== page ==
Larger plants benefit more from concrete reinforcing wire with 4-6 inch holes in the screen, Jodrey said. They’re wrapped to fit inside with the grow bag or the soil, and then the plant can grow through the support cage. “It allows all the branches to receive the support approximately 15 inches away from the stem itself,” Jodrey said. “As this grows up, the grower would go and clean up all the vegetative material from the center of the cage, because none of that would receive any light during growth, but then the plant would be able to handle the full weight on the flower.”
Once the plant starts to get 15 foot in diameter, the distance from the end of the flower to the stem is so long it creates a leverage advantage, Jodrey said. “It literally will rip the branch right off the main stem. So if we can change where the leverage is, we don’t have the same amount of force on the stem of the plant.”
The Damons have been setting up Ganjier Farms trellising, and they said it is a more minimal way of growing big plants. “You are constantly having to add more tiers and trellising as it gets bigger,” for typical support structures, Spencer Damon said. “You have the t-posts and the wire strung across the t-post, as soon as the plant hits the top of the wire, at that point it’s tied off at the end and the plant itself grows through the netting. You want a majority of your a-grade kolas above the netting, and the b-sters below the netting.”
Correct watering is all about maintaining field capacity, according to Jodrey, which simply means all the water held at gravity. “We want to water these plants to field capacity and ideally would wait until 40% of the moisture leaves that pot before we water it again. This allows us to, maintain the correct air water ratios, where if we water too frequently, we don’t allow oxygen to be driven into the bag through evaporation.”
As water evaporates, it creates a vacuum in the soil, and atmospheric air rushes into the bag to fill the void and create “a beautiful aeration,” Jodrey explained. Keep the soil too wet, and that air never makes it into the soil and roots cannot be built. Keep it too dry and that leads to dry pockets, locations in the bag where there’s not enough moisture to maintain root growth. “What’s the point of unrestricted vegetative growth if we’re going to kill off portions of the root system through inadequate watering?” Jodrey said.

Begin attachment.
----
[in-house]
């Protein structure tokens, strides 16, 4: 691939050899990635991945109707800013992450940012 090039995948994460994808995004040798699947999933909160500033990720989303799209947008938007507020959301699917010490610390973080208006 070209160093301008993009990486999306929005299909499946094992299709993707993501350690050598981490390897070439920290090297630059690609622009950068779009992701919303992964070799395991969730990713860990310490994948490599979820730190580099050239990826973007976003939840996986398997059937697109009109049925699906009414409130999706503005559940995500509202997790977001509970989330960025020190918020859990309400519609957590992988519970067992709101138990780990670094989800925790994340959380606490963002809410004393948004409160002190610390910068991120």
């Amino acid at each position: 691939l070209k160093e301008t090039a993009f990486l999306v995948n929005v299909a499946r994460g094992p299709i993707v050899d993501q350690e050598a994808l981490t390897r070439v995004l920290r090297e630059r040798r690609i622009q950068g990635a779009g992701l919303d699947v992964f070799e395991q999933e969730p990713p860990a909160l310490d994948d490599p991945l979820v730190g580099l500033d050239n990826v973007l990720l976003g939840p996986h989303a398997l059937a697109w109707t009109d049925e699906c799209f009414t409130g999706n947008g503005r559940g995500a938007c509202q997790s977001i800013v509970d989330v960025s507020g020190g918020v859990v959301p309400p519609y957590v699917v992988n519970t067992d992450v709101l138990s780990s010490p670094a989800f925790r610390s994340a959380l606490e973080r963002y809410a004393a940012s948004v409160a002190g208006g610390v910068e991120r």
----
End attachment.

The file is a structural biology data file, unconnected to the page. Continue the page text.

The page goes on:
Watering is relatively simple and Jodrey said both drip systems and hand watering work well. “What matters is you’re paying attention to the watering cycle of the plant, he said. “One is going to notice that when one transplants, that once you transplant, you might only have to water every 10 days. And as the plant goes through its vegetative cycle, that time period will compress until we get to peak flowering and we’re watering every 2 days, then it will go all the way back to the beginning of the cycle at 10 days.”
FOCUS ON FLOWERS
The vegetative growth cycle sets the stage for the flowers that are soon to bud, and Jodrey said it’s important to keep the flowers in mind. The goal for Humboldt craft farmers isn’t to grow the biggest monster plants; the goal is to have phenomenal, resin-encrusted flowers by the end of the harvest with terpenes that snap your head back when you open the bag. With minimal inputs and maximum care, farmers lead their crop through the vegetative stage and prepare for managing their needs as flowering begins.
By Allison Edrington & Kevin Jodrey
Originally published in Weed World Magazine Issue 131
- How to Grow it like Humboldt by Lynnette Nutter
- How Humboldt treats its soils by Allison Edrington & Kevin Jodrey
- Strong roots survive – Heritage farmers share tips and advice on transplanting
- Unbound Growth – Veg cycle advice from Humboldt’s finest
- Feeding Humboldt’s Flowers How Humboldt’s Sungrown Farmers Handle the Flowering Cycle and Harvest
- How Humboldt harvests – meeting demands of California market